For nearly a half century, the world has listened and loved that raspy voice. A rhythm and rage born in Harlem, nurtured in Jamaica. Add to it all: He was blessed with an actor's good looks and an activist's anger.
At age 74, he's still good looking, still angry, and after more than 50 years of singing and song writing, there is a series of old songs - very old songs - Belafonte wants the world to listen to for the very first time. CBS News Correspondent Byron Pitts reports for CBS News Sunday Morning.
These are songs from the 17th century, a musical journey from Africa to slavery, from the blues to Gospel. It's called "The Long Road to Freedom: An Anthology of Black Music."
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He was at the height of his career as an actor and an entertainer - the first black man to win an Emmy and a Tony, and the very first artist to sell a million records with the release of his album, "Calypso." Add to all of that: a civil rights activist, standing beside Martin Luther King Jr. in the fight for equality.
He was famous. "Calypso" had made him rich. Why was he not satisfied?
"Because," answers Belafonte, "the mission that I had set for myself had been started long before popularity became a factor."
The mission was the long road to freedom - the story of a music and a people.
Recalls Belafonte, "As we began to look at what was available to us, we discovered that we had to reach further and further into the womb of black culture in this country. We went deep into rural black America, places where remnants of slavery still existed with current culture of that time. And to track that down and to find the people who could articulate that was, in itself, a daunting task. But we did it."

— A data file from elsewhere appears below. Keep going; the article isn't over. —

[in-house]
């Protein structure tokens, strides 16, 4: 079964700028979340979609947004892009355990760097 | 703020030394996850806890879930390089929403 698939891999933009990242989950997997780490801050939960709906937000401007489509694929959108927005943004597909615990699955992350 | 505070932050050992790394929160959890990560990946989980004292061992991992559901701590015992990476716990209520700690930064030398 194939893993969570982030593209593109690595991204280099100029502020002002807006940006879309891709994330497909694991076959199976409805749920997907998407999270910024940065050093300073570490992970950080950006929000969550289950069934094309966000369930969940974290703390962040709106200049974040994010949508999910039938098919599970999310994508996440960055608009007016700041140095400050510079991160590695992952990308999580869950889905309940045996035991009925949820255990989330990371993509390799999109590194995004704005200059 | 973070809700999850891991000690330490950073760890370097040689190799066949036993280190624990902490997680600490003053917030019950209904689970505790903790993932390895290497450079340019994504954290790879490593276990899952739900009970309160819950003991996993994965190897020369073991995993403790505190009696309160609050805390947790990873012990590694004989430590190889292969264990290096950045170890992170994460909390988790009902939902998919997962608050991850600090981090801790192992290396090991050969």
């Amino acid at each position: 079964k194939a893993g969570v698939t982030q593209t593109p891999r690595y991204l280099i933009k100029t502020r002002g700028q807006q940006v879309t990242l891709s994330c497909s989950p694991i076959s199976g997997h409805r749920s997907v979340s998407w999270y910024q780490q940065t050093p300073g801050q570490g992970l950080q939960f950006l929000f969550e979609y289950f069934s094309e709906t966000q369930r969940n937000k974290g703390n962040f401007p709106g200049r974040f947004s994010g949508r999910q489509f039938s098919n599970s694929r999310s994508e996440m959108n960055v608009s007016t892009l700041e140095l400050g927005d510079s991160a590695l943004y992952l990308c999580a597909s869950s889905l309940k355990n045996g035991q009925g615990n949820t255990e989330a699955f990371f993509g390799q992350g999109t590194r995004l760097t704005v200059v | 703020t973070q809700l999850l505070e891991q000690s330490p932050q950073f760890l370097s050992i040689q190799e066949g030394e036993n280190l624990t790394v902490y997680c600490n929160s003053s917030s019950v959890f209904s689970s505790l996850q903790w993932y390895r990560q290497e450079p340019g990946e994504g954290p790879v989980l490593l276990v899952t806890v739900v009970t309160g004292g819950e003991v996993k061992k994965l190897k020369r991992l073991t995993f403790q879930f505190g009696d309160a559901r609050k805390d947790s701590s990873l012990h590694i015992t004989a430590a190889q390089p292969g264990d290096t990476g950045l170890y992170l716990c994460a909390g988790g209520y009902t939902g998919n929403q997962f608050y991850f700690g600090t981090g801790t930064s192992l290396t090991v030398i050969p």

Thanks to a man by the name of George Marek, head of RCA Records.
Says Belafonte, "When I told him of my desire to embark on this mission for black music, he saw instantly a purpose that made sense. And although the rest of the company didn't see it from a marketing point of view, and certainly where pop culture was going at that time, it was he who said, 'We stay the course.'"
They stayed the course, working for 10 straight years. But the anthology neer made it anywhere. Partnerships with RCA Records dissolved, and "The Long Road to Freedom" sat for a long time inside an underground music vault in Pennsylvania - 10 years of work never to see the light of day.
"It was his life's work at the time," says David Belafonte, one of Harry's two children with his wife of 44 years, former dancer Julie Robinson. "And all the eggs were in that basket, and it was just hanging over us, that this thing was lost and in the abyss of the archives. It was something that was always on the radar for him, and when the opportunity presented itself - or looked like it was, you know, a glimmer of hope to resurrect it - it would be explored. And if it didn't look right, he'd pull the reins."
Year after year, Harry Belafonte pulled those reins, driven by determination. He never let go, refusing to forget the people who touched his life, men and women who gave themselves freely to the music.